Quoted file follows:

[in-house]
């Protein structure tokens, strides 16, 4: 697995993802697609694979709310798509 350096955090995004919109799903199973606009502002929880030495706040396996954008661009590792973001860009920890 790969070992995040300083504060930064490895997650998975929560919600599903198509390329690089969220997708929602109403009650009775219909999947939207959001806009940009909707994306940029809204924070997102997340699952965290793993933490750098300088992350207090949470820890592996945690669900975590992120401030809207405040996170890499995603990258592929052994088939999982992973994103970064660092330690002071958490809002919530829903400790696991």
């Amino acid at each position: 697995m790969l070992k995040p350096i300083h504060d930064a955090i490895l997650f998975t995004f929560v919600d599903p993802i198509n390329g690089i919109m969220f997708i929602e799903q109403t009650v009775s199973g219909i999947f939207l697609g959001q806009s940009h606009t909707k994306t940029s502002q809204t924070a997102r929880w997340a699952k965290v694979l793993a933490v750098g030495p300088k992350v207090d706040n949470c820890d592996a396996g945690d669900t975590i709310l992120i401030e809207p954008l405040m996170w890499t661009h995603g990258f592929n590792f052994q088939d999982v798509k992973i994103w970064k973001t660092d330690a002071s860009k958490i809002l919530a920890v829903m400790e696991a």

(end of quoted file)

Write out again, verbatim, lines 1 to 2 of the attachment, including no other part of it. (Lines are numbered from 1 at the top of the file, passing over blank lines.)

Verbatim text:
[in-house]
């Protein structure tokens, strides 16, 4: 697995993802697609694979709310798509 350096955090995004919109799903199973606009502002929880030495706040396996954008661009590792973001860009920890 790969070992995040300083504060930064490895997650998975929560919600599903198509390329690089969220997708929602109403009650009775219909999947939207959001806009940009909707994306940029809204924070997102997340699952965290793993933490750098300088992350207090949470820890592996945690669900975590992120401030809207405040996170890499995603990258592929052994088939999982992973994103970064660092330690002071958490809002919530829903400790696991």